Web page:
Tioman has beautiful beaches with surrounding marine areas. The landscape and the beauty of the island have attracted many tourists, locally as well as from abroad, and the island was once voted one of the 10 most beautiful in the world. In addition to fishing activities, tourism has become a very important income generating activity on the island. Many tourist facilities such as chalets, rest houses and hotels have been built, either by the state government or the private sector. While it is fair to say that development over the last 10 years has had some adverse impact on the islands’ environment, it remains a beautiful and restful place.
Apart from beautiful beaches and marine ecosystems, Tioman has also been gazetted as a wildlife reserve by the state government to protect its flora and fauna. This gazzetement was done on 28 September 1972 for the inland forest area encompassing 12,383 ha, but in 1994 part of this area was excised for agriculture development and tourism activities.
The marine area around Pulau Tioman and eight other nearby islands have also been gazzetted as marine parks and marine reserves, confined to an area two nautical miles from the coast. The establishment of the marine parks and reserves is to conserve and protect marine flora and fauna such as fish, coral reefs and aquatic floras from being destroyed by fishing and other human activities.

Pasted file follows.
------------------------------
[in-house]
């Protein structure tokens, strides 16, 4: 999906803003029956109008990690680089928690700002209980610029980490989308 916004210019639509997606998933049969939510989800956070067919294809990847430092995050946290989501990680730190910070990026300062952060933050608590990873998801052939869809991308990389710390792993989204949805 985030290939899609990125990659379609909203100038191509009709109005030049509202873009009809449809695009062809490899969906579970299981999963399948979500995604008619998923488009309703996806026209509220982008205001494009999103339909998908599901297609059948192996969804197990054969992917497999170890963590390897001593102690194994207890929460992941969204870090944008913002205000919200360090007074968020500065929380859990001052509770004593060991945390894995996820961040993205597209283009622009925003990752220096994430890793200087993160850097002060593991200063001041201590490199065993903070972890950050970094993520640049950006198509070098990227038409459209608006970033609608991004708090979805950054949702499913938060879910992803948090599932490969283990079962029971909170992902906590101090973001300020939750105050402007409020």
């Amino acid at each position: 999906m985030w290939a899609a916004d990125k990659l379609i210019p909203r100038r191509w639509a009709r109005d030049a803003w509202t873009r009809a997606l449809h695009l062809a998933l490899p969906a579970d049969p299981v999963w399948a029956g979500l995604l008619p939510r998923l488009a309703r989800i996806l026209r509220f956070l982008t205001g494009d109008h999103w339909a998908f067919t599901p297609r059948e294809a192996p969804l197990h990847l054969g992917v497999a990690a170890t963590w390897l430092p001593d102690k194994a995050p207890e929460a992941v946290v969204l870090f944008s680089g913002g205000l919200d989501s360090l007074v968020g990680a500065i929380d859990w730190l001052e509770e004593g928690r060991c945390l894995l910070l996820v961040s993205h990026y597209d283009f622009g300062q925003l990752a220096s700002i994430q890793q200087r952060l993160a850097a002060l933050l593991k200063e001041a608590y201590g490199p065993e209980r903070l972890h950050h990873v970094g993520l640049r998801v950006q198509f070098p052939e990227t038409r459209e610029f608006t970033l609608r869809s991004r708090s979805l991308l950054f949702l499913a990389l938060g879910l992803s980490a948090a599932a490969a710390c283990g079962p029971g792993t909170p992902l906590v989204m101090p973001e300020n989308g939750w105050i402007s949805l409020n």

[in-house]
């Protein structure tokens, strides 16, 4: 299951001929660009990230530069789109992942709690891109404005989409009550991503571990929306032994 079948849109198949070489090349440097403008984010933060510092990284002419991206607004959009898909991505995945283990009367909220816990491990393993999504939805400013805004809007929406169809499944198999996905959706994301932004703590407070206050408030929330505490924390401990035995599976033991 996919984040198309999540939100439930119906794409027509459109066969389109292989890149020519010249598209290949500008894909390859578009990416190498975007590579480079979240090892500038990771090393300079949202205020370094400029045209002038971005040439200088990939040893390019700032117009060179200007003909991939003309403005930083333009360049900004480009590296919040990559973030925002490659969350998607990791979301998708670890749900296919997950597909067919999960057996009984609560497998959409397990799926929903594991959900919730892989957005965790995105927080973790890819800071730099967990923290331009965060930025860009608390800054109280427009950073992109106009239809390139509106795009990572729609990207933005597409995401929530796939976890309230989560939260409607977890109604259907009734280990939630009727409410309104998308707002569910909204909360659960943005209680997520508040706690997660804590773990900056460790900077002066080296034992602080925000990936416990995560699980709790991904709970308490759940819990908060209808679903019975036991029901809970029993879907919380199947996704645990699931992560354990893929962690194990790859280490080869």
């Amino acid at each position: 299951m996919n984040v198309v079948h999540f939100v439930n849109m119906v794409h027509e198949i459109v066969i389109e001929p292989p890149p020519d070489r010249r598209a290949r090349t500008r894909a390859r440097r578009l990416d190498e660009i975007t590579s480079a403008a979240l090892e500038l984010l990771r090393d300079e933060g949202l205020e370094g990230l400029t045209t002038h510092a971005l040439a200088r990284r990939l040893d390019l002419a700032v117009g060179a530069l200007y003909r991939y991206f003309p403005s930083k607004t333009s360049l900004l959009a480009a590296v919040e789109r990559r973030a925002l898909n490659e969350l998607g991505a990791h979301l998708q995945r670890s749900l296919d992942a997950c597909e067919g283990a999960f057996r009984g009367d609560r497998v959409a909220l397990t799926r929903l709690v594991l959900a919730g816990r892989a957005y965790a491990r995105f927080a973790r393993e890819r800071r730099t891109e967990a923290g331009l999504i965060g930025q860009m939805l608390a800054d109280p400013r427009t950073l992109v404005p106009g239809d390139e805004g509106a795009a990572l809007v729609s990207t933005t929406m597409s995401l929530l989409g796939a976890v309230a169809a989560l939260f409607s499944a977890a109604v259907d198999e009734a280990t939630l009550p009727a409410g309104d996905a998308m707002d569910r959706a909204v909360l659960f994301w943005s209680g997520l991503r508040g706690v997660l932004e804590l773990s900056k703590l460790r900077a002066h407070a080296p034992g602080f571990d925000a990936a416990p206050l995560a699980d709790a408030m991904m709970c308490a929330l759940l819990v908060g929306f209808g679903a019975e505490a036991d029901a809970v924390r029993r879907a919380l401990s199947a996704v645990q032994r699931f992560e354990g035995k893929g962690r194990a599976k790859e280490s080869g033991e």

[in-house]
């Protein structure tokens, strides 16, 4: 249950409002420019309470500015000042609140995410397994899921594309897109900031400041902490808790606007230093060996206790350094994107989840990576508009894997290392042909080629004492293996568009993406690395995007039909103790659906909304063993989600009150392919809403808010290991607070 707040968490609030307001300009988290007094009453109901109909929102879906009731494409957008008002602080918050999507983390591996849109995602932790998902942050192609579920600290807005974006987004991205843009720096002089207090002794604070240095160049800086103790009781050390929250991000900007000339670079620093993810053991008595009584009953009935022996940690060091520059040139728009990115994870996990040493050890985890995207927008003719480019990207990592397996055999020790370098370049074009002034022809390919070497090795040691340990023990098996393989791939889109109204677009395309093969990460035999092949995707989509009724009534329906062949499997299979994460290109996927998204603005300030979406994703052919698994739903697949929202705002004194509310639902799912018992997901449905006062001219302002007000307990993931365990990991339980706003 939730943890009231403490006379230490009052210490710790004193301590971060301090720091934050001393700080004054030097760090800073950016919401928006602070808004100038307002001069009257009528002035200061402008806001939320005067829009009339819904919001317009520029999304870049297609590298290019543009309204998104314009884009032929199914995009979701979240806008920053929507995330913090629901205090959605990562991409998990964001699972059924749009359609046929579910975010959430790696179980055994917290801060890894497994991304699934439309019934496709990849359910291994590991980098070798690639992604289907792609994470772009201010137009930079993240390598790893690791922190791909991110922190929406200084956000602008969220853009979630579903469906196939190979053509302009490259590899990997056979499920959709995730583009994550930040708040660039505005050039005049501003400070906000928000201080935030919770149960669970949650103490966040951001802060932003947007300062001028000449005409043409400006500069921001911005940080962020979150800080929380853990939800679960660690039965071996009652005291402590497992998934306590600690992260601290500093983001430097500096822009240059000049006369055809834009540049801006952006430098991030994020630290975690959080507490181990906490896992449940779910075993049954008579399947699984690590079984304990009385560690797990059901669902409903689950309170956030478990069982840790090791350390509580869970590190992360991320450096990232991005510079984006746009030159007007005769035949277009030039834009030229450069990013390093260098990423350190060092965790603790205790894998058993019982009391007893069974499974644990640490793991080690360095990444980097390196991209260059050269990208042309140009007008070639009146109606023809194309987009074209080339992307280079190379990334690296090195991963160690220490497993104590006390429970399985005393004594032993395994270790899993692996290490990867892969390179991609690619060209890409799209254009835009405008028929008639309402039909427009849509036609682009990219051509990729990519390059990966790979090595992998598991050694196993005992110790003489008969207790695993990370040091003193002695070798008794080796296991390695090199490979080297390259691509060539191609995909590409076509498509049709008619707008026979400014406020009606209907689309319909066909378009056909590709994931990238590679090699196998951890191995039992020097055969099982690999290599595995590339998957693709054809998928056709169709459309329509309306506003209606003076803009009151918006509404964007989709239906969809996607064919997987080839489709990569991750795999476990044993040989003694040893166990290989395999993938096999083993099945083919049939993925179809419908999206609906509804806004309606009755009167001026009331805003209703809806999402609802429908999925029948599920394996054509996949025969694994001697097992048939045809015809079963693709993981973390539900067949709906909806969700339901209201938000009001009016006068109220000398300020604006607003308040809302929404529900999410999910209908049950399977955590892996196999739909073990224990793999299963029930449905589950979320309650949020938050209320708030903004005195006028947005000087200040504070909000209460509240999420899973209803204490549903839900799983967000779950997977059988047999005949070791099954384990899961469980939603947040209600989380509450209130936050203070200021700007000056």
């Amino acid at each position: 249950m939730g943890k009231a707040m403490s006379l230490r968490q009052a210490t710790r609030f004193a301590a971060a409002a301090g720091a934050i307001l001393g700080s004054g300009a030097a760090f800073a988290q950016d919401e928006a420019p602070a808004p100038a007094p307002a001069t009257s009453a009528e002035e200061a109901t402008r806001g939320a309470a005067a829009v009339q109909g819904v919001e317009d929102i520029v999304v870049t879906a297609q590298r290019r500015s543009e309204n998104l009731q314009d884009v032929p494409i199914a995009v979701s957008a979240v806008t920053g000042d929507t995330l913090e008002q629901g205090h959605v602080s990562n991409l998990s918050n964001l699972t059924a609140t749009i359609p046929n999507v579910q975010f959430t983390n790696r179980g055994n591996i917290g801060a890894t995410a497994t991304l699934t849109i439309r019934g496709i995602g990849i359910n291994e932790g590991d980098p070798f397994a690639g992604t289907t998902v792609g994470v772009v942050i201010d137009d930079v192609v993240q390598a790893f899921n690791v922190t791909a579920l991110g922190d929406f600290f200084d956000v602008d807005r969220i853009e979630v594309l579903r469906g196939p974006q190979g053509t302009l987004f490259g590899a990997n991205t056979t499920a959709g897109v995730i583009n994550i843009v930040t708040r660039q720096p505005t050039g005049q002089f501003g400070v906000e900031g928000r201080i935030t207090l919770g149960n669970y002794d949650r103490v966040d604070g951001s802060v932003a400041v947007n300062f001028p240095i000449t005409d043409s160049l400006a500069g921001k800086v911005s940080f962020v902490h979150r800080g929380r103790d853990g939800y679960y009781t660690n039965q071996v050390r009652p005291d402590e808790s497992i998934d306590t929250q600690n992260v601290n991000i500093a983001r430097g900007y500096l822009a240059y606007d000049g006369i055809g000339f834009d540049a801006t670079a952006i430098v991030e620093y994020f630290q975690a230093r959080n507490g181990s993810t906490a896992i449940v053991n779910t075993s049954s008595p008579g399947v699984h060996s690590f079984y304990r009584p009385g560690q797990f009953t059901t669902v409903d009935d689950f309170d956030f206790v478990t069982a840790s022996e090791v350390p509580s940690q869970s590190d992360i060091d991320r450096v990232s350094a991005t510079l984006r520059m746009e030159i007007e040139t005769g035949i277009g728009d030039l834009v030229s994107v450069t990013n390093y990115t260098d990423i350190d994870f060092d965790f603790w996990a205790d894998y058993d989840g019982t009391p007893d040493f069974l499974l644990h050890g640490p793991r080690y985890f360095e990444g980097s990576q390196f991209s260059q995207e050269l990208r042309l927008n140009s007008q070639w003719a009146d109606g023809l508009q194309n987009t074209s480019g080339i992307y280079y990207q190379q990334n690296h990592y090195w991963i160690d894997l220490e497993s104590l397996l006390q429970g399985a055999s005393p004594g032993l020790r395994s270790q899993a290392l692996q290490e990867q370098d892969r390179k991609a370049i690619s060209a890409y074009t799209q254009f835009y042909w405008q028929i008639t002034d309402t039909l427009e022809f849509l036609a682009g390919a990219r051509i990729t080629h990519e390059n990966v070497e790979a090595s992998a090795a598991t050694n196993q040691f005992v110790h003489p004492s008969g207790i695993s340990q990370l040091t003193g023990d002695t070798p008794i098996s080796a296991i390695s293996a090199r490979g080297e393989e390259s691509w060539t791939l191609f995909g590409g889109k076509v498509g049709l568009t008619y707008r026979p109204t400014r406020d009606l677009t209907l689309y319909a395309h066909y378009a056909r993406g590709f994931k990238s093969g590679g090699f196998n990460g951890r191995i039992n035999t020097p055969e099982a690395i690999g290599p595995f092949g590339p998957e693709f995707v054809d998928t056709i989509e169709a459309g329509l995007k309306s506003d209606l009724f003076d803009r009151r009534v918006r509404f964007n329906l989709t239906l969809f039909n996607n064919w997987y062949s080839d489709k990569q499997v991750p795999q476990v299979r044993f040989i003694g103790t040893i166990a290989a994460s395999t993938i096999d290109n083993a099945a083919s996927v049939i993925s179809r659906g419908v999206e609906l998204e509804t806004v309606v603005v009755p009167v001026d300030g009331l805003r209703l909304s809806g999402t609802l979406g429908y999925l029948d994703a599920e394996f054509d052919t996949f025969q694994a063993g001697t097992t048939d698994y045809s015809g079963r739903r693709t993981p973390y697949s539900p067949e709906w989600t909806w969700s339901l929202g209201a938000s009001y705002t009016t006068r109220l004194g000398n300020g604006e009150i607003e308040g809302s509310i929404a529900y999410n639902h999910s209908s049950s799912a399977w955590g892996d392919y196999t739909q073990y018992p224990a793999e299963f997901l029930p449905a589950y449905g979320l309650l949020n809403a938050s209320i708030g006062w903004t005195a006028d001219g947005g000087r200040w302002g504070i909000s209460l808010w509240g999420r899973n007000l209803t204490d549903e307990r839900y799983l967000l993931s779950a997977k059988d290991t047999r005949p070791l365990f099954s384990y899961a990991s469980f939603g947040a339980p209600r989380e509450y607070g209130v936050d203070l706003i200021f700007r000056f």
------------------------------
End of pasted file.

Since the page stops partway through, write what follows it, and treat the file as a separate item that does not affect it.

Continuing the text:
Tioman Island is located about 35 km off the east coast of Peninsular Malaysia in the South China Sea. Most visitors to Tioman depart the mainland from the port town of Mersing.
GS-Diving offers divers the choice of how to visit this jewel of the South China Sea. Either have the luxury of departing from the Tanah Merah Ferry Terminal in Singapore on a live-on-board boat or travel overland by bus and ferry.
The main diving season is from April to October each year and is unfortunately the marine park is closed from November to February, due to the monsoon season.
Tioman and the surrounding islets offer many exciting dive sites for novice and also challenging ones for the experienced. There is a dive site for everyone and some are detailed below.
- Fan Canyon – as the name implies, this dive site has magnificent fan coral amongst the large boulders. Fish life is abundant and it is a very colourful place to dive. The depth ranges from 10 to 35 metres.
- Malang Rock – average depth 8 metres, but can have limited visibility due to the usually choppy conditions. Suitable for snorkelling
- Pulau Labas – average depth 15 metres, swim among and through a large jumble of volcanic rocks. Expect angelfish, butterfly fish, gorgonian sea fans, scoprian fish, stonefish, sea urchins, sea cucumbers and sea stars. Although you do need to be careful of the trigger fish when it is nesting season, as they have been known to attack your fins and your mask.